Of stolen faucets, buckets and mugs

Of stolen faucets, buckets and mugs

Poor maintenance of public toilets across the City may have raised a stink. But beyond the struggle to meet even the basic standards of cleanliness is a far more serious issue: That of equipment in public loos doing the disappearing act.

These pay-and-use toilets are manned by personnel, but one look inside reveal missing cisterns, reservoir chains, buckets, trash cans and even faucets. But that seems a minor problem considering the cleanliness of several public toilets.

Commercial establishments increasingly prefer western commodes to Indian-style squat pans. This might perhaps be due to a sense of perceived sophistication, but the sad fact is these washrooms need to maintain a higher level of hygiene than an Indian toilet.

Chances of contracting a urinary infection are high with ill-maintained western toilets.
When the pay-per-use system was introduced for toilets, people begrudged paying a fee because they believed it might lead to better maintenance of these places. That confidence seems to be misplaced.

Manju, a shopkeeper at the Jayanagar Shopping Complex, says the public toilet at the complex was clean enough. Also, since there are women taking care of them, she does not fear sending her daughter alone to the toilet. However, her problem is the Rs 3 fee fixed for using the toilets. “I hardly do any business. I shell out my earnings for transport and cannot afford a such a big fee for using toilets,” she says.

Regular users of toilets in the shopping complex complain that the level of cleanliness need to improve. Seema, who works in a cosmetic store, says she has to shell out Rs 3 for every use, but the toilets are not clean enough. “I do not have a choice. So, I have to use the same toilets. There are toilets on the first floor that can be used for free, but they are in a terrible condition,” she complains.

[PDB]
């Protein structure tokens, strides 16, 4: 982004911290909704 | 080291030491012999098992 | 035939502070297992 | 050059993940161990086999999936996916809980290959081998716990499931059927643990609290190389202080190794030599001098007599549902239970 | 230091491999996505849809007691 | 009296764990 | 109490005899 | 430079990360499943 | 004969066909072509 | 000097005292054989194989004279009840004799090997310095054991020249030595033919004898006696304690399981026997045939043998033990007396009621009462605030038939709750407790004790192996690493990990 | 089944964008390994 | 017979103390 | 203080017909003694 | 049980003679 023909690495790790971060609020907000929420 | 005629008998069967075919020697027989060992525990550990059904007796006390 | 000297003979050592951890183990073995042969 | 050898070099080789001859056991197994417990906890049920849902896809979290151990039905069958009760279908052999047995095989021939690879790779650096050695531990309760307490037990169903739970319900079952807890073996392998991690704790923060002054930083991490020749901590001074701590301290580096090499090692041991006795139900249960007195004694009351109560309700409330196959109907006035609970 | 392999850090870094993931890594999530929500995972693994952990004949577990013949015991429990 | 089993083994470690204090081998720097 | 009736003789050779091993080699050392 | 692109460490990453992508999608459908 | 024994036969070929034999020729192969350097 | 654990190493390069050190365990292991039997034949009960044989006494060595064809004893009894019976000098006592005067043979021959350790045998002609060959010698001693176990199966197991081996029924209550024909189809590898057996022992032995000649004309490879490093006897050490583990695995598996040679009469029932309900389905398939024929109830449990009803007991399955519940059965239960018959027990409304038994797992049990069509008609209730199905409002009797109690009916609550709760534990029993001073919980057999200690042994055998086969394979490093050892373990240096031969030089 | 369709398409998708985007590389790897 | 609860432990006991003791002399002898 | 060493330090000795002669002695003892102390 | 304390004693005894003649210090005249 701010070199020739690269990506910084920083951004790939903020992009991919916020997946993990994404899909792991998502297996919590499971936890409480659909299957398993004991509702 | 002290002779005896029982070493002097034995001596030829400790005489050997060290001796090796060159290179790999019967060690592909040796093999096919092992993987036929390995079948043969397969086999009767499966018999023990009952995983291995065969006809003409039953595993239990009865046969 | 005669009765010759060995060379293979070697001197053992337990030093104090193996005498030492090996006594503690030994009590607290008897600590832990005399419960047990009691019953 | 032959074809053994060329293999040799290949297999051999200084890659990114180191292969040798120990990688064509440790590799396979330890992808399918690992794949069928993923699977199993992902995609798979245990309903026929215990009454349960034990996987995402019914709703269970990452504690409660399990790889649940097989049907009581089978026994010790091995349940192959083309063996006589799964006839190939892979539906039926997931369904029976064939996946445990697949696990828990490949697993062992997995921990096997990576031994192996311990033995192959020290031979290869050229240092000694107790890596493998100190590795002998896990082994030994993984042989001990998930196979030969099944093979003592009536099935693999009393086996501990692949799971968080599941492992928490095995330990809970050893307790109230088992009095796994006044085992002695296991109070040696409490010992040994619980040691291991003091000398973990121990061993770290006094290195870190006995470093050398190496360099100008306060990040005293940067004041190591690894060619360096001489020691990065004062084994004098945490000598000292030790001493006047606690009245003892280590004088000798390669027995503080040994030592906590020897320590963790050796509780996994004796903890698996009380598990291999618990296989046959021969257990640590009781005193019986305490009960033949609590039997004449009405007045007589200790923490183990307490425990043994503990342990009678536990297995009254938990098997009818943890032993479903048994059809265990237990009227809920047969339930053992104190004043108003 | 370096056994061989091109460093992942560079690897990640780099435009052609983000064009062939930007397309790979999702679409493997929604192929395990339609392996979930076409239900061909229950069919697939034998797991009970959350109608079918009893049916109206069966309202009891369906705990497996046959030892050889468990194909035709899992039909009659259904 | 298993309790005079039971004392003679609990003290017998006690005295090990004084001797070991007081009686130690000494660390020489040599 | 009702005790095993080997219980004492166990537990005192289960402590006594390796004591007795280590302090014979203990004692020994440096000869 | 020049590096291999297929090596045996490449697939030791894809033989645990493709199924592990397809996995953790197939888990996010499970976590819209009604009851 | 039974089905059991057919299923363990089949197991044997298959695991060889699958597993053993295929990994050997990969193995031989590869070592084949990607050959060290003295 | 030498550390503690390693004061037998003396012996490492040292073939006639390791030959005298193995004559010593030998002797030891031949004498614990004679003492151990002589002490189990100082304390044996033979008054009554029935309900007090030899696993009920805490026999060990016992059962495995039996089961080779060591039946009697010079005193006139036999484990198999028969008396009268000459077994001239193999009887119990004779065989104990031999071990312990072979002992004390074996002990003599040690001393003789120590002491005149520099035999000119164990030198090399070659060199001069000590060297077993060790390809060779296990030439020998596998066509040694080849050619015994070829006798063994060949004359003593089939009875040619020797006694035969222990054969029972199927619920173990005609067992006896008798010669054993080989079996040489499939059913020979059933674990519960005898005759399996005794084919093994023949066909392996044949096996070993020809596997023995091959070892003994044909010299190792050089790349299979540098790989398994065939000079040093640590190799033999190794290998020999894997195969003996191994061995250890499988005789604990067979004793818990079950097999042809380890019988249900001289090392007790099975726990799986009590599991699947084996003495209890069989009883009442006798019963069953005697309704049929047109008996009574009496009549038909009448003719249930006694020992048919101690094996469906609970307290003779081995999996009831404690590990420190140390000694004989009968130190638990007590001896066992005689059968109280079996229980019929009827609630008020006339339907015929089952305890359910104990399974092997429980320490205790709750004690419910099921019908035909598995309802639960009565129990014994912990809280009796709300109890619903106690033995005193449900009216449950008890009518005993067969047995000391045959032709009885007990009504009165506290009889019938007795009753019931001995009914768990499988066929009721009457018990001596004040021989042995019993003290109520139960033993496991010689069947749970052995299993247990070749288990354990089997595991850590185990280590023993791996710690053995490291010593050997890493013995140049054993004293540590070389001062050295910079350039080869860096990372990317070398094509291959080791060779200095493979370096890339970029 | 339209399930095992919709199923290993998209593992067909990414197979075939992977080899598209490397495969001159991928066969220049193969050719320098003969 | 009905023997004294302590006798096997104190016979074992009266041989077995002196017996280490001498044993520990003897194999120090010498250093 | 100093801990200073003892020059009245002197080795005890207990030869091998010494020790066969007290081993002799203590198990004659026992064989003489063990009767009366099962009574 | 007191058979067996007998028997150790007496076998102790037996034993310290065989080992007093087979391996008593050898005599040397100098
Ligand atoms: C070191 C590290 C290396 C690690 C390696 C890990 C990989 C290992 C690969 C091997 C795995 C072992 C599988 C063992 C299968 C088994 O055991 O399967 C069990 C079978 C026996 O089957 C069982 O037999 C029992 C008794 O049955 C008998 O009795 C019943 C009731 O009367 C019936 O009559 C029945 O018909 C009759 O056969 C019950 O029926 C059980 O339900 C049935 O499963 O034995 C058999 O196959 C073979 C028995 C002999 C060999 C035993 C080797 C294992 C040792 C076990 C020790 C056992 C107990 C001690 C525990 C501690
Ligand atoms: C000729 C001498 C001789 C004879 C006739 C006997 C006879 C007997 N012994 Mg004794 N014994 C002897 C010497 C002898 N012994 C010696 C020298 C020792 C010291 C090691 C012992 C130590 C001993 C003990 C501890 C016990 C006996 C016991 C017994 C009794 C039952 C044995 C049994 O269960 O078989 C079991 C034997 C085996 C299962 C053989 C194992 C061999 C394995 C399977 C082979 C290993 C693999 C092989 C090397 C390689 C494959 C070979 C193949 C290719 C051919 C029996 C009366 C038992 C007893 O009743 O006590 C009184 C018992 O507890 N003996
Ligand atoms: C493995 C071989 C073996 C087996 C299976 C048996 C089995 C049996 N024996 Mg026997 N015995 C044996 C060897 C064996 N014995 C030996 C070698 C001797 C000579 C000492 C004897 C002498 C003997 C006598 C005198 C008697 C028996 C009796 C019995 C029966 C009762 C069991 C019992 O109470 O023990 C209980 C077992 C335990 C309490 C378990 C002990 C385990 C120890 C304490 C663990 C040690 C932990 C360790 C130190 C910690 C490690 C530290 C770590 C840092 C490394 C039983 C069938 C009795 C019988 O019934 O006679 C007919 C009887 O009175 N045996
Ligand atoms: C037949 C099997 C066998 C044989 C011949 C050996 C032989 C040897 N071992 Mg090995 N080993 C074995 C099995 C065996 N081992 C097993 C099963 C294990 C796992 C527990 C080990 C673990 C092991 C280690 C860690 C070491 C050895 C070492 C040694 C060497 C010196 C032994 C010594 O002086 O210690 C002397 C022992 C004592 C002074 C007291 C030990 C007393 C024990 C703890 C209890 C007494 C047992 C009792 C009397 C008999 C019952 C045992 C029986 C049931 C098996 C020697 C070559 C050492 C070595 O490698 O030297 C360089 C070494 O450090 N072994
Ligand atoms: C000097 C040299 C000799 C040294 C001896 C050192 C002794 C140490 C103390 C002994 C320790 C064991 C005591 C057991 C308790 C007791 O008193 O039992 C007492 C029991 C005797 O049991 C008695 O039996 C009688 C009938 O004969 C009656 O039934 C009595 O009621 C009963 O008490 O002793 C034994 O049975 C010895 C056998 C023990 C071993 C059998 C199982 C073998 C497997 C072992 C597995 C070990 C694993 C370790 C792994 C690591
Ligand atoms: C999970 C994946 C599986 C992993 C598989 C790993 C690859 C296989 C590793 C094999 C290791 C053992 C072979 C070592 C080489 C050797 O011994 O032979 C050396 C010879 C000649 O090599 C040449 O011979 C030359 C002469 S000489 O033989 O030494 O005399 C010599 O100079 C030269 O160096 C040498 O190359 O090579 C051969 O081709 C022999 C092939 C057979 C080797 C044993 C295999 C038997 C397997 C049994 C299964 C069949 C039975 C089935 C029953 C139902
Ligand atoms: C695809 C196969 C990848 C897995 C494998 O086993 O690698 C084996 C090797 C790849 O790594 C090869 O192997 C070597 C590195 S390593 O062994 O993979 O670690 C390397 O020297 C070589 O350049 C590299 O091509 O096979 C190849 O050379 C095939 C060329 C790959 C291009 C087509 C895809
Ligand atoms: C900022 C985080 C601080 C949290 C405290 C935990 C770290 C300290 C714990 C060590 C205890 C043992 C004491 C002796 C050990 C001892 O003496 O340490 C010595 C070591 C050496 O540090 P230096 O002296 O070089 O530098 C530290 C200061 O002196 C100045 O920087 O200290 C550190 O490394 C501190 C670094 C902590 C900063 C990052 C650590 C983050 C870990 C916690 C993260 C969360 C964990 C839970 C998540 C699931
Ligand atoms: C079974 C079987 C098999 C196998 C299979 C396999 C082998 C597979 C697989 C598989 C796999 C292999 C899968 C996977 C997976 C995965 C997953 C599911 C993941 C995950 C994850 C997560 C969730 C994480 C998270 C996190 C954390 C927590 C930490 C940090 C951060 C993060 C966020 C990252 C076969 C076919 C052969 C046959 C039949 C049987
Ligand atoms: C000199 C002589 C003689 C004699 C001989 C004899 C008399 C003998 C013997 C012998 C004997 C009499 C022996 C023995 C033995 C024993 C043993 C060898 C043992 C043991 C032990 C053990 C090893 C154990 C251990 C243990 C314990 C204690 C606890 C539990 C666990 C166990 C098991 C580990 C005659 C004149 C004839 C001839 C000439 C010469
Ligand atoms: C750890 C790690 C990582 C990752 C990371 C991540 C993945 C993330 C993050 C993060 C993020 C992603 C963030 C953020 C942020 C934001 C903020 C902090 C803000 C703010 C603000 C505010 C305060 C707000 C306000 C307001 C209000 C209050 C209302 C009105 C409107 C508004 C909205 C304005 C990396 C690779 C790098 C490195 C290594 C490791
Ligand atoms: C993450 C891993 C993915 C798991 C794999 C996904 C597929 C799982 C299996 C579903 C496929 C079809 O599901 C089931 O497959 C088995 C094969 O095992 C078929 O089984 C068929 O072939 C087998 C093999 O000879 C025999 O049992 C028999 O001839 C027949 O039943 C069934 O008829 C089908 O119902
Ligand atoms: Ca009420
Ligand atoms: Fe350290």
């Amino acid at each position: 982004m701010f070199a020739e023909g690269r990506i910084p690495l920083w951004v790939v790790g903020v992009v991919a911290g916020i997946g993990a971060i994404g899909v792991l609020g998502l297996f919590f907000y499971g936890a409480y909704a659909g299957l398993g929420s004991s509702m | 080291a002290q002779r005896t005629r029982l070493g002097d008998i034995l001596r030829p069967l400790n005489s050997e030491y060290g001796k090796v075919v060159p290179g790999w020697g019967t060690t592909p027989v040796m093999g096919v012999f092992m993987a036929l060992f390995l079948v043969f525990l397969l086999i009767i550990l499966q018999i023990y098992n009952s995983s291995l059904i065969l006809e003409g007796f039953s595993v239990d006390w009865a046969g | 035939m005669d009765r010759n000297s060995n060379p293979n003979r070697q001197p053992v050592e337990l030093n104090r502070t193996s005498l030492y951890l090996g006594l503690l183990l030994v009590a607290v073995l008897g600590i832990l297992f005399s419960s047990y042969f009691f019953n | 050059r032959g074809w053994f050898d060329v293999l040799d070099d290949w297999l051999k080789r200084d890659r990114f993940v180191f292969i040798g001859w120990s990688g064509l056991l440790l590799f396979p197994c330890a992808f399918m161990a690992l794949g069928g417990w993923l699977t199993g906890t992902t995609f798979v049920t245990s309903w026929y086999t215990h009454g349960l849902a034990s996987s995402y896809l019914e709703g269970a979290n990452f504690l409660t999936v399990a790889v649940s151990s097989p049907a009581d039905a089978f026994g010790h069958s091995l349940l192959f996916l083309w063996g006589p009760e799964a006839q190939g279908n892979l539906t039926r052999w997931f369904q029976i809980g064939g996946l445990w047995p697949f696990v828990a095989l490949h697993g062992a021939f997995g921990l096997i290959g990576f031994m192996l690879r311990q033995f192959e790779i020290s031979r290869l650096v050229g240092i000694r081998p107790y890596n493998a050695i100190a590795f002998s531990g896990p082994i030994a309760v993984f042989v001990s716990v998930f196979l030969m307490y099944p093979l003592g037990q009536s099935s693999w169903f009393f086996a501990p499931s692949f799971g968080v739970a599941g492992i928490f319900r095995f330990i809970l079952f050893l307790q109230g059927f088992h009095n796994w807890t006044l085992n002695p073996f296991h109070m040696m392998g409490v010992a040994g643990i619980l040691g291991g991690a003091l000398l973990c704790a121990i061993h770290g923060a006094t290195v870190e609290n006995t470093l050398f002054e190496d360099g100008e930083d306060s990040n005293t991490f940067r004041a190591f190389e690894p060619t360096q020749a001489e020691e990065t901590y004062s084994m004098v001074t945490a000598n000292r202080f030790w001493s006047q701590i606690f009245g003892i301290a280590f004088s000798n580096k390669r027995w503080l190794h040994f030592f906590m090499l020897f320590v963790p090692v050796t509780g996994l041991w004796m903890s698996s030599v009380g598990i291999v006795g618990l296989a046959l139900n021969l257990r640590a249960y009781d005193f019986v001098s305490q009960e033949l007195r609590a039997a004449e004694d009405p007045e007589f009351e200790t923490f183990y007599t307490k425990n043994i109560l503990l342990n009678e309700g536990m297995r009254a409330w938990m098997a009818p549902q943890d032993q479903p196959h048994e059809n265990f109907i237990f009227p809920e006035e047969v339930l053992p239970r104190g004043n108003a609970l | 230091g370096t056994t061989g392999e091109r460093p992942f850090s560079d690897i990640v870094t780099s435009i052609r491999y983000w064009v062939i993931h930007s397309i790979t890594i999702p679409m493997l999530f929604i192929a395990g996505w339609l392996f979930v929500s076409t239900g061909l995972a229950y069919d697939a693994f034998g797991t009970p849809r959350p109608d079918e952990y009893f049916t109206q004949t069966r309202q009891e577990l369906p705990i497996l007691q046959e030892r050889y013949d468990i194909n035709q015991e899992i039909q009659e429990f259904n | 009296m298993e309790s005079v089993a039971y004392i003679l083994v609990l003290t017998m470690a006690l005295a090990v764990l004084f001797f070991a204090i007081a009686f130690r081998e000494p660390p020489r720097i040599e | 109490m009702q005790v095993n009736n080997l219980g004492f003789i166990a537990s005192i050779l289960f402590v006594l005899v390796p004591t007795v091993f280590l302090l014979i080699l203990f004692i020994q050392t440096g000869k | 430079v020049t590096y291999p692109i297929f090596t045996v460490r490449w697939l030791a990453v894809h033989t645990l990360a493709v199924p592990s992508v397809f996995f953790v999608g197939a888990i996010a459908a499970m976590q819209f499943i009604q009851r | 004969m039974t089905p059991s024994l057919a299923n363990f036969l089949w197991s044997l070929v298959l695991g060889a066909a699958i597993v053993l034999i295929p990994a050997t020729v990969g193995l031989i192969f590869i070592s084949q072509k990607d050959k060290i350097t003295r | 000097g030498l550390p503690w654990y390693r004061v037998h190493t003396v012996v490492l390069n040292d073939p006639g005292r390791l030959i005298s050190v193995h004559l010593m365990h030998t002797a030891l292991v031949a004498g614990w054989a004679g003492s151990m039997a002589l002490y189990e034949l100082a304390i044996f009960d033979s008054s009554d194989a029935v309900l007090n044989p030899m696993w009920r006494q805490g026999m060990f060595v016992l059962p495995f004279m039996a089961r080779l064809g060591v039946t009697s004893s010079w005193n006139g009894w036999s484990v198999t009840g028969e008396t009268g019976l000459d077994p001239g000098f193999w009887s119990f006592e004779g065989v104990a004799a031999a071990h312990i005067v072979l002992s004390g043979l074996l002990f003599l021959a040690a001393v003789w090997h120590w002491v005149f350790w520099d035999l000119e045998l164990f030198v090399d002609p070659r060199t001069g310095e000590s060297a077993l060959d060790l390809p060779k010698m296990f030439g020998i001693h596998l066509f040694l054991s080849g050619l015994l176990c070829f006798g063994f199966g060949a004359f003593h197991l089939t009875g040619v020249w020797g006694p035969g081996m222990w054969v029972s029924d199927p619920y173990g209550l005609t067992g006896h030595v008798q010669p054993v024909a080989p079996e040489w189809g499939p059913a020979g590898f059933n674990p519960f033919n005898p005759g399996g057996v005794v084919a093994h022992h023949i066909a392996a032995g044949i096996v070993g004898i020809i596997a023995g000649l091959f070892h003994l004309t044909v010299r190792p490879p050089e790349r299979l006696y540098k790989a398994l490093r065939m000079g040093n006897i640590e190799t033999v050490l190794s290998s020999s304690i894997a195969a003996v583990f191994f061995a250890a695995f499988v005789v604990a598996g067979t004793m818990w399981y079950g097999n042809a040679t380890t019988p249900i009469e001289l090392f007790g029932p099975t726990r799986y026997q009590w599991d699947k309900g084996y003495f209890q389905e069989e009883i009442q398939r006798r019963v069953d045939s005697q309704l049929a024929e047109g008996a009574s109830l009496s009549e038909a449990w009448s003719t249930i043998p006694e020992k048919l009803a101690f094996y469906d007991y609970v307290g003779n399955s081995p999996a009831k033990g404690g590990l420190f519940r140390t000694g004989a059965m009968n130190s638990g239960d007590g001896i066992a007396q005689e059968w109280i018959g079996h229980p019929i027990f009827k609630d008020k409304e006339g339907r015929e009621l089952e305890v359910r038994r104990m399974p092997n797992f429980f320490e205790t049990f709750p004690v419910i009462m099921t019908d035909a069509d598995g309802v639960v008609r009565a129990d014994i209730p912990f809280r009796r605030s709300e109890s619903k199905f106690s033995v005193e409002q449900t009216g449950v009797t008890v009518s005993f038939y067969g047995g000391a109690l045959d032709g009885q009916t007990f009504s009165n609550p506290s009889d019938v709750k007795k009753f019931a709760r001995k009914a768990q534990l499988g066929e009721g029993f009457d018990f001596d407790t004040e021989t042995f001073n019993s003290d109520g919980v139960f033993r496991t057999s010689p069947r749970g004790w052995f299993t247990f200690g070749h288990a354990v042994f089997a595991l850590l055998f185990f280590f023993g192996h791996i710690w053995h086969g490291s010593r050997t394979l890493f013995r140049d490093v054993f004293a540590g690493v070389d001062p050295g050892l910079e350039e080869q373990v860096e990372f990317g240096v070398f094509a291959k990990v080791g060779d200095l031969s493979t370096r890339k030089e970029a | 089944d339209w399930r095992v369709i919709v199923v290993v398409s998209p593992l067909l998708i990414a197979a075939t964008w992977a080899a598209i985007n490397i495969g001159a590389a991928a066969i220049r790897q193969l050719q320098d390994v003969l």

But Seema knows it is not just cleaners, but users themselves who sometimes contribute to the mess.

Nirmala, who works as a sales assistant, spends the whole day in the shop. Like many others, she too feels that the Rs-3 fee is “expensive”. “It is because of this I end up applying leave when I have a health problem. I cannot afford to use the toilet more than once a day because of the high fee,” she says.

Nirmala blames the public more than workers. Hundreds of people use public toilets every day and workers do their best to keep them clean. The onus is on the public, she says.

Many who visit the toilets do not care enough to use water or close the tap. “When they can see a dustbin right next to them, they throw waste on the floor. Who is to blame,” she asks.

As it is, we are sceptical about using public toilets. In case of emergency, there has to be some facility in place. The City is huge and going back home might take hours. After all, once you come shopping on Commercial Street, you end up spending a couple of hours at the very least.
Rashmi, Pharmacy student

People prefer to urinate in the public rather than pay and use public toilets. This is one of the reasons why public toilets are a flop in slum areas. Even the existing toilets are not maintained well in the City.
I M Prahalad, Training and research assistant,
Community Health Cell